How to get a quick idea of future sea-level rise using Google Earth Pro

Our benefactors at Google were kind enough to make Google Earth Pro available for free. Just agree to the terms here and get the version that works on your system.  Just use your e-mail and GEPFREE as the license key to start working.

Firstly make sure that you have the correct settings (Look under Preferences… in the Google Earth Pro Toolbar Menu. Here are mine:

Screen Shot 2015-11-04 at 2.05.09 pm

You can customize the settings to your needs but ensure that the Terrain settings are the same as mine. Also ensure that the Terrain layer is turned on under the Layers box. You can turn the other layers off.

Screen Shot 2015-11-04 at 2.08.20 pm

Then navigate to the area you want to consider. I wanted to look at Auckland, New Zealand.

Screen Shot 2015-11-04 at 2.09.31 pmNext, download this image file that I made. You could use any image file but this one is blue and square, which is perfect for our application. SeaLevelThen you need to insert this image onto the map using the Add Image Overlay tool in the toolbar at the top. That’s the one on the Left in this picture:

Screen Shot 2015-11-04 at 2.19.48 pmGive your object a title, click Browse and point to SeaLevel.png (or the image file of your choice). You could also change the transparency if you want.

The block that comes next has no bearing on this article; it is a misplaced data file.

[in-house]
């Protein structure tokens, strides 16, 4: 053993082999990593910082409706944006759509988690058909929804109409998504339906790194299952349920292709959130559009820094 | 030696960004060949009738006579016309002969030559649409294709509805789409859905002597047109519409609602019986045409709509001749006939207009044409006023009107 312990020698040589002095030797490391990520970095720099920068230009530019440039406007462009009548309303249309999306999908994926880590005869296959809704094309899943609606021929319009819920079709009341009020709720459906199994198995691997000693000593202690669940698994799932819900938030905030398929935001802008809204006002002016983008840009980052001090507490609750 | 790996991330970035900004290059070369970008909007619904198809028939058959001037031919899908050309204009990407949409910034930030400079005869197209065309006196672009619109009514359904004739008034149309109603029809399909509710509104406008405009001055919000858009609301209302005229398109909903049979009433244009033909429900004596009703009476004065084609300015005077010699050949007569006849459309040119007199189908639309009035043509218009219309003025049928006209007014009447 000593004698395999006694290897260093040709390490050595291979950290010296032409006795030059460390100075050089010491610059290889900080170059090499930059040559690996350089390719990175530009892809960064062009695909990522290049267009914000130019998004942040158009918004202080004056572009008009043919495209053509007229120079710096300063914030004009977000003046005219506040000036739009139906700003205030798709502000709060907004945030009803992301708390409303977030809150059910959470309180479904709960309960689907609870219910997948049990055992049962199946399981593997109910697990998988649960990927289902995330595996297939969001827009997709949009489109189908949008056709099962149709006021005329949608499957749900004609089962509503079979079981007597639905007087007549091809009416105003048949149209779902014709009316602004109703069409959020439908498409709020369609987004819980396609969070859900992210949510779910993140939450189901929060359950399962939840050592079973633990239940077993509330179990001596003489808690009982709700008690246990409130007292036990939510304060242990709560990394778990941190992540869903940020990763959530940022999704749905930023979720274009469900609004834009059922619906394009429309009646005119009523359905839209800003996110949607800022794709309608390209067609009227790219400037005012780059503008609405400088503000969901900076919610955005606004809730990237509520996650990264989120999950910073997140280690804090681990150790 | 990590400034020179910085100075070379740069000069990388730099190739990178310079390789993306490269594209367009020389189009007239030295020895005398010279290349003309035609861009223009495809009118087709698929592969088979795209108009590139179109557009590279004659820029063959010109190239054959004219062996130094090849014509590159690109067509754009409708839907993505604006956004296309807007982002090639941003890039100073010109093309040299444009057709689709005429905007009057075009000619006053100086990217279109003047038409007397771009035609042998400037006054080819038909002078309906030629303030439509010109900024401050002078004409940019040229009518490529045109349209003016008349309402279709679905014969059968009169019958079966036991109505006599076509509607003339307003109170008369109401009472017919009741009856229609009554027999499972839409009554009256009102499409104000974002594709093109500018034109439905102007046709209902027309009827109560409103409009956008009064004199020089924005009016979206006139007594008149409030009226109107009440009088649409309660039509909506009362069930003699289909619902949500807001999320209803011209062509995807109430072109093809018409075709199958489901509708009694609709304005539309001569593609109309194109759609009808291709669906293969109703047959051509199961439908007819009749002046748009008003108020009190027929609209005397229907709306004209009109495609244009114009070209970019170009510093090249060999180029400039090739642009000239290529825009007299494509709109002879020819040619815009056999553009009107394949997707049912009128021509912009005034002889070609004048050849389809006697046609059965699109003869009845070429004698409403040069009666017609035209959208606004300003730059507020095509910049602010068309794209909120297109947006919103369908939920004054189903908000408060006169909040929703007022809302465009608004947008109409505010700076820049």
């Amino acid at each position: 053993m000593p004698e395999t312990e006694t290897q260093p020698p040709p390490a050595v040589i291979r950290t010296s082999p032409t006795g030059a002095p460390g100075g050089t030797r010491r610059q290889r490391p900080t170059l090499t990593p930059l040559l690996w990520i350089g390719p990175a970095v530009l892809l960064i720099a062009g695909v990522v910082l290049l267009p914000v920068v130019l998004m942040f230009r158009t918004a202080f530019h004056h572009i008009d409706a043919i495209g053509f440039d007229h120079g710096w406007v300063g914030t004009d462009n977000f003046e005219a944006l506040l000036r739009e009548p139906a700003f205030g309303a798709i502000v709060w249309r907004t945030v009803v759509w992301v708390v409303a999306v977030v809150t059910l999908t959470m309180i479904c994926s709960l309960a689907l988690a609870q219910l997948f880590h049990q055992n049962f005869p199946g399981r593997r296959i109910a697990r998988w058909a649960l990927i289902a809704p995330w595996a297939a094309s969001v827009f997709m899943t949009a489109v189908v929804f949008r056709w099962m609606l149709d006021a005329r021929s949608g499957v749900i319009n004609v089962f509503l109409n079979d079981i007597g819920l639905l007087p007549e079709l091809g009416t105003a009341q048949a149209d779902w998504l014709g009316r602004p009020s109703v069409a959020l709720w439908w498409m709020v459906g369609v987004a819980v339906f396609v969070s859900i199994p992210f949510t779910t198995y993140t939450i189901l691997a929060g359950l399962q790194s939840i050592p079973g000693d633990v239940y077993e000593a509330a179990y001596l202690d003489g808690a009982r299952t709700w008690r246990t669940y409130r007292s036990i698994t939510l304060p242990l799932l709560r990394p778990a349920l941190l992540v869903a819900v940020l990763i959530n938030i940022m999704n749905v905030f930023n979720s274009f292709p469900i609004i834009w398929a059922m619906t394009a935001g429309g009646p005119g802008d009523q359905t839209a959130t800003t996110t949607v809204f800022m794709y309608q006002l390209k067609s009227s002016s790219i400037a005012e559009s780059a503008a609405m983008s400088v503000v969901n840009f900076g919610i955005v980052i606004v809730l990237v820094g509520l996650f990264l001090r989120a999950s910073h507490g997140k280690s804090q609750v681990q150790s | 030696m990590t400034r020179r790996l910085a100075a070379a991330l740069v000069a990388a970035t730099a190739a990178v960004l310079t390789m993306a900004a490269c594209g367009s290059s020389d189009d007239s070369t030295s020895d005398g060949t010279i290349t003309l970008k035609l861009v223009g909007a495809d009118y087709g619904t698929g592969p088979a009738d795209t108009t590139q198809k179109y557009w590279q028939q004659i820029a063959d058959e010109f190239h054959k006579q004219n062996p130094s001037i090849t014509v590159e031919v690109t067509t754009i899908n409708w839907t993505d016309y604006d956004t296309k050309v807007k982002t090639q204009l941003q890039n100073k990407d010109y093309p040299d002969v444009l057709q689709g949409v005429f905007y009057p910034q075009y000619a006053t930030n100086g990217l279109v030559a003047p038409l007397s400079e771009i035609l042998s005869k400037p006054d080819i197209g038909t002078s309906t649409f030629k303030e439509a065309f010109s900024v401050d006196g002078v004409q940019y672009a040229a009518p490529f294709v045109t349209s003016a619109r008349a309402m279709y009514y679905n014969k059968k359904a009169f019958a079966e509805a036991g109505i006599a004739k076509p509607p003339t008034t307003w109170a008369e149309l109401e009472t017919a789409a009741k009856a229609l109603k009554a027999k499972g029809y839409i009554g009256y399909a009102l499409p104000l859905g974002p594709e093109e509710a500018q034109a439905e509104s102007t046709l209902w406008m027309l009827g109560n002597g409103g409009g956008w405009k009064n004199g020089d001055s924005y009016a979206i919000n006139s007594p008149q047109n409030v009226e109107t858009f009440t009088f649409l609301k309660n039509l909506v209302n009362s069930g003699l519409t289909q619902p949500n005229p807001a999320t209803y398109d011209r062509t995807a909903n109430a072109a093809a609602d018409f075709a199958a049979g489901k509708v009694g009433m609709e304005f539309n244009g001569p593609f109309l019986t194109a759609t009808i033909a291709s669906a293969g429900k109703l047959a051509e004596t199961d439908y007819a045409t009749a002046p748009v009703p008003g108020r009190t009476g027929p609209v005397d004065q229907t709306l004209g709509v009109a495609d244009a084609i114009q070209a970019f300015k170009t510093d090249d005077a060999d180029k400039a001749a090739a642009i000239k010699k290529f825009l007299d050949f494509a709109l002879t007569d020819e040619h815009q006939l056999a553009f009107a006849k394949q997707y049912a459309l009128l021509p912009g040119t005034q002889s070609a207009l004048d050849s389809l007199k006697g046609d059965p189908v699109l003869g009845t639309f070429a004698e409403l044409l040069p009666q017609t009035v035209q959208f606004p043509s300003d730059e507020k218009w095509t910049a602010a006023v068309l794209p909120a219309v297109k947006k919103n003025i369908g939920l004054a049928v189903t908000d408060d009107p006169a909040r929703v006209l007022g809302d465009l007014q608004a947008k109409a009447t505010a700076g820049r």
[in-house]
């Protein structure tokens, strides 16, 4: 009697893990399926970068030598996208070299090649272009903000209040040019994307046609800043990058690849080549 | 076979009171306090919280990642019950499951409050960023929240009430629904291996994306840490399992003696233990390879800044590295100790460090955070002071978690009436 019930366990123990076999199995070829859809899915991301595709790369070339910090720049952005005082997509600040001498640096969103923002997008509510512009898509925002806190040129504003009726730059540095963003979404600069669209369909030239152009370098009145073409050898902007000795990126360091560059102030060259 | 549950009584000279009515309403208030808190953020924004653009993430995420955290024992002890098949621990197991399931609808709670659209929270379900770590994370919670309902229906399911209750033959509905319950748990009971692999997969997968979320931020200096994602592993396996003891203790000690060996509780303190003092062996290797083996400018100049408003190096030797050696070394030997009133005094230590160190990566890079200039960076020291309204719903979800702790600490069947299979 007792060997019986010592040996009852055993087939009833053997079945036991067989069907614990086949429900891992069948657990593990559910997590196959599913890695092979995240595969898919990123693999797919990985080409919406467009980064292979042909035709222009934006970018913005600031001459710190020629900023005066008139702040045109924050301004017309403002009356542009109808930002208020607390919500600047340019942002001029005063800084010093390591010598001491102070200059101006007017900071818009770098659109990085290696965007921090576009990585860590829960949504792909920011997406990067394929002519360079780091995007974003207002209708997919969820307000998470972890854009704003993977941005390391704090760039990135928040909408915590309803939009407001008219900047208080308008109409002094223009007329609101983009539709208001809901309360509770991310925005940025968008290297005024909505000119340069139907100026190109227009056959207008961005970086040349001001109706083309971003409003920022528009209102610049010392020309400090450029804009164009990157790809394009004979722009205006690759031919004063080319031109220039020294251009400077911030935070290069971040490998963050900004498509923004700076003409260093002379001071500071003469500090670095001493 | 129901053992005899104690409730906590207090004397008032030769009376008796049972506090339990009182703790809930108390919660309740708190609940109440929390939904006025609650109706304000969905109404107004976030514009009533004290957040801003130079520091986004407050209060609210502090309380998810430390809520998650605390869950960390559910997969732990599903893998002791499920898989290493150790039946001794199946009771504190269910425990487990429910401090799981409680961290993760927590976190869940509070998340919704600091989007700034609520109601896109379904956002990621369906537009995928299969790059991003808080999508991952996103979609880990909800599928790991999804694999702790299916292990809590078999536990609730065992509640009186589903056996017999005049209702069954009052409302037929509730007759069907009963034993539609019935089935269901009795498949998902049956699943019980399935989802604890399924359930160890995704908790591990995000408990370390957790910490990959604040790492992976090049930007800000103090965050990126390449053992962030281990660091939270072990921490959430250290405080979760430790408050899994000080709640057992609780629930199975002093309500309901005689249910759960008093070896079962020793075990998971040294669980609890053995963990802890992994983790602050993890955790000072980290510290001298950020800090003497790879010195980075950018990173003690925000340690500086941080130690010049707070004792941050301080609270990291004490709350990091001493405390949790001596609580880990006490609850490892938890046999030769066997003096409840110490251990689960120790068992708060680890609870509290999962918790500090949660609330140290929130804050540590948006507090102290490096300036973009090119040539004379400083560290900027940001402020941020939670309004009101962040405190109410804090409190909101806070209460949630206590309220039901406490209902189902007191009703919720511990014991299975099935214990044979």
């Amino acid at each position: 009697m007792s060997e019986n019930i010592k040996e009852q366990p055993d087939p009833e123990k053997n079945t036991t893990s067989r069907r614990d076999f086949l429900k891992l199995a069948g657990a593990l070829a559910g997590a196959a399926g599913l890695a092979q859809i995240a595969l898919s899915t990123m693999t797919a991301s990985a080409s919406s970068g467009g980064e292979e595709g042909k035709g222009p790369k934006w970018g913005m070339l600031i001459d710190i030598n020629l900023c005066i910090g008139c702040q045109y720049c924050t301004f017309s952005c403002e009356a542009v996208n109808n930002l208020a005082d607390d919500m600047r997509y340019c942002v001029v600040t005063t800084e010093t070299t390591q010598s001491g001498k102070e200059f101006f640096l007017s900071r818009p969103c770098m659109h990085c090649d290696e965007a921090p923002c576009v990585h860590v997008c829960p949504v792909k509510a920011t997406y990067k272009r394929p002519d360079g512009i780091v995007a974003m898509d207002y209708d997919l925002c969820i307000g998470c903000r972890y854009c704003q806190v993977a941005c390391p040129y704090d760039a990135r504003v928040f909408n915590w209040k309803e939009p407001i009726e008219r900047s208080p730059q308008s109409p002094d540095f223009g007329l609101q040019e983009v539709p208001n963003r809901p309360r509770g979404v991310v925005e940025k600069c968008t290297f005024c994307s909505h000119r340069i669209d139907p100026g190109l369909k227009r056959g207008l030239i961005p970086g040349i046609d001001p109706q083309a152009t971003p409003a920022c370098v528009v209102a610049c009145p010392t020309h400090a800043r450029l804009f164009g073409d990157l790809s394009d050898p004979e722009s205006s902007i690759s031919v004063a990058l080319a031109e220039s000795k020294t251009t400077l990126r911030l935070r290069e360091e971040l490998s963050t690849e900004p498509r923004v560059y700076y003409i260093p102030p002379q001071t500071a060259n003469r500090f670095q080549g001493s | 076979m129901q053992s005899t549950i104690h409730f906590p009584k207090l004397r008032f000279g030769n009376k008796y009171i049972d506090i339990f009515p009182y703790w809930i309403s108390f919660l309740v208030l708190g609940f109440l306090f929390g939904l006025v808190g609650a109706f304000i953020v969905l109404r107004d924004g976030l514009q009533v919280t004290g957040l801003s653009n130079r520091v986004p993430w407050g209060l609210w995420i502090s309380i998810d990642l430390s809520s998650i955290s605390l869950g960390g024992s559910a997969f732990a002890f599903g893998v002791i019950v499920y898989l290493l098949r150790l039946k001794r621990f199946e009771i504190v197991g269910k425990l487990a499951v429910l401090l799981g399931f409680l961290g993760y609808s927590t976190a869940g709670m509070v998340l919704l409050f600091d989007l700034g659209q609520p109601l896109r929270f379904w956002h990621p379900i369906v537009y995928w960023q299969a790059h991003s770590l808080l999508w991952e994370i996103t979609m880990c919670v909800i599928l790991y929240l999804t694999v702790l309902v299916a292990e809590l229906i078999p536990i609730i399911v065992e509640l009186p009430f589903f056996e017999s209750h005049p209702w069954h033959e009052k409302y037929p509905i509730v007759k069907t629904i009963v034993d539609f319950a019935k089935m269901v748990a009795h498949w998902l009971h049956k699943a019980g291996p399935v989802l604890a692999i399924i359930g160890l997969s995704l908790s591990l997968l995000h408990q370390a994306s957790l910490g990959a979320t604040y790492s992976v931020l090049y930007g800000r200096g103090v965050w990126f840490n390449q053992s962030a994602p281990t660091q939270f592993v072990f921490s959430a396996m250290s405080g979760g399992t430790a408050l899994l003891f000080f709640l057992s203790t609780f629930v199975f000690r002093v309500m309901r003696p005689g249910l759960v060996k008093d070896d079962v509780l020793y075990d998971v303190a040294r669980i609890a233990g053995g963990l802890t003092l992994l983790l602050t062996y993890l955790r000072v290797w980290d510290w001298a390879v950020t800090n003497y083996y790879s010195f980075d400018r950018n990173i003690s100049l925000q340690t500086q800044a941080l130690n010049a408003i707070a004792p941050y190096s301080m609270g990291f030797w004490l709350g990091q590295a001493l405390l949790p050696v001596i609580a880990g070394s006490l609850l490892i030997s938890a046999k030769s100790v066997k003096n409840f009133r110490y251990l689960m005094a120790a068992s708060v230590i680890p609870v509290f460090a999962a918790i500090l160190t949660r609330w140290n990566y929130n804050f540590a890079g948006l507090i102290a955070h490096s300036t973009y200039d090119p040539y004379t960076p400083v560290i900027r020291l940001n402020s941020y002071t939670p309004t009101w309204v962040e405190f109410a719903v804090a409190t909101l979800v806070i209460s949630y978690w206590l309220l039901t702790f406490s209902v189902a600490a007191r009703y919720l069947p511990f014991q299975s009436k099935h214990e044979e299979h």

Screen Shot 2015-11-04 at 2.26.10 pmClick on the Altitude tab and set the desired sea level height. Make sure Absolute is selected.

Screen Shot 2015-11-04 at 2.26.46 pmMake sure that the image covers the area you are interested in. If it doesn’t, use the green handles on the map windows to change the size and rotation.

Screen Shot 2015-11-04 at 2.33.06 pmIf everything looks good press OK. The map will look a bit splotchy but as soon as you zoom in the terrain data should resolve and the border between the land and the new sea-level should become clear.

Screen Shot 2015-11-04 at 2.36.30 pmAs you can see Auckland won’t cope well with a 50m rise in sea levels.


This method is “quick & dirty”. The terrain data used in Google Earth is not super accurate. Also, I will leave the research up to you, dear reader, to determine what scenario of sea level rise is the most accurate. It works well for sea-level rise in the double digits but single digit rise does not even register above the inaccuracy of the terrain data. At some future date I will describe how to determine the sea-level rise more accurately using digital terrain data.

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